Yellowstone Park. You’ve probably heard of it. Established on March 1, 1872, it was the first national park in the United States. Some consider it the first national park in the world. It truly is an international tourist destination. This is evidenced by the droves of tourists arriving by the car and busload throughout the park. For this reason, I’ve been hesitant to travel through the park by bicycle. Sharing a road with a designated bike lane doesn’t get a second thought from me. But sharing a narrow road with someone who may not know the park rules, local laws, nor speak the language or be able to read the signs AND being distracted by the geothermal features and wildlife is another. Quite frankly, it wasn’t a risk I was willing to take, no matter how beautiful the scenery.
When I heard that there was an organized ride through the park in the fall, a little spark of hope was lit. Riding a bike in my favorite season, through one of my favorite places, with support and lots of signage alerting drivers of the cyclists was just what I needed!
I did some online research and discovered the website www.cycleyellowstone.com. Registration for the 2016 Yellowstone Cycle Tour would open on June 15, 2016 and close when sold out. The ride was limited to 300 riders. I marked my calendar and began to consider who I would ask to ride with me. The drive to West Yellowstone would be a very long day in the car from Denver, and perhaps best suited for two days. The ride from
Kimberly is the only woman who could pair cycling clothes with cowboy boots and make it look good!
West Yellowstone to Old Faithful was 62 miles round trip. In October, it could be snowing there. Of all my family members and friends, Kimberly was the one person who just might be crazy enough to sign up for this adventure with me… and she did.
We arrived in beautiful West Yellowstone, Montana on the eve of October 7th. Kimberly is a local in Bozeman and was able to score us a very nice room at the Bar N Ranch just outside of West Yellowstone. We had an excellent dinner in the dining hall at the ranch and got up early Saturday morning for breakfast before our departure. The ride was organized to depart in two waves. The first wave was for what the ride organizers referred to as “more experienced riders” and the second wave was for the less experienced. We departed somewhere in the middle between the two waves. We settled into a slight prolonged climb for the next fifteen miles. The buffalo and elk wasted no time and made their appearance very quickly into our ride.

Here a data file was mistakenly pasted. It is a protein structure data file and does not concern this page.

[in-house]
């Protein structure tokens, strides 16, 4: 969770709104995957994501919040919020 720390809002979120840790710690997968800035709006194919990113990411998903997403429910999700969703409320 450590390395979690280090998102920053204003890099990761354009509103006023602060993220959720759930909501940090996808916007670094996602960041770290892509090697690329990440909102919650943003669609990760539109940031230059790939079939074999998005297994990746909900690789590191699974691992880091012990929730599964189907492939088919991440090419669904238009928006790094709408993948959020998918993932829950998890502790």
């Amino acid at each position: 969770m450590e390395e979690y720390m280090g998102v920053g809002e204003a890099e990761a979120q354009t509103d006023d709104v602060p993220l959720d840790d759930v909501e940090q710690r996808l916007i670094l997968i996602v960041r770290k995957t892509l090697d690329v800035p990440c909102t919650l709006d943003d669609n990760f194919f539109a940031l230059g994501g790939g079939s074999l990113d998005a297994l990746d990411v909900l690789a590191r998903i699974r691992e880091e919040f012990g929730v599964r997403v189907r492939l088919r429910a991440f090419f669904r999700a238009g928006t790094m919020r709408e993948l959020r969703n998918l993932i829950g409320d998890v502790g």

Lots of this type of signage was placed along the ride route.
The only aid station was located fifteen miles into the ride at Madison Junction. We stopped for a bathroom break and visited the very well stocked aid station. Ride organizers had provided an assortment of fresh fruits, candies, packaged bars, and liquids for riders. The departure from Madison Junction was directly into a prolonged climb that leveled out on the top of a plateau about 500 vertical feet later at 7200 feet . It was along this plateau about 7 miles from Old Faithful where the highlight of the trip occurred. Kimberly and I were just riding along when we realized how quiet it had become because there was not another cyclist or car nearby. The only thing nearby were the 20-30 buffalo bedded down maybe 30 feet from the road. This was the closest that I’d ever been to the giants and it was quite magnificent to see. I very much wanted to stop for a picture, but did not want to stop for any wildlife near the road without having a car between us.
When we arrived at Old Faithful, the first order of business was to find the lunch tent. The second order of business was to see whether Old Faithful was erupting or how long we might have to wait until the next predicted eruption. We had about 45 minutes to wait and despite the fact that we’d both seen the eruption before, decided that it was worth the wait after pedaling for 30 miles. We sat down to enjoy the lunch that was an option at registration. Mine consisted of a very tasty PB&J, chips, an apple, and a cookie. There were also other munchies available for riders at the tour tent.
After watching Old Faithful do its magic, we hopped back on the bikes. Kimberly was vocal about her tushy not being very excited about being back in the saddle. If she had wanted to catch the SAG wagon, she could have because they were plentiful. But like all the Minkoff’s, she didn’t give up. Eventually, we came back to the feed station at Madison Junction and stopped for sweets and coffee. Much to our surprise, we found ourselves removing clothing because the weather was so warm.
On the drive back to Bozeman, we decided that despite our aches and pains, we had a fantastic time. So much so that there is likely to be another cousins adventure next year. Stay tuned!!
PS – Off road biking in Yellowstone is limited to very few (read: short) opportunities. Check their website for details. Spots in the Yellowstone Cycle tour are limited and go fast. We were essentially begged to ride single file to ensure that the event would be a go the following year. If you are the kind of cyclist who is incapable of riding single file, don’t register for this event. Don’t be the person who spoils this wonderful opportunity for others. Just don’t.
This is the Midway Basin Geyser area. Yep, that’s a snow pole and it’s taller than me!
Yep, those are buffalos laying in the meadow. They were far enough away that I was willing to stop for a picture. (Madison Junction area)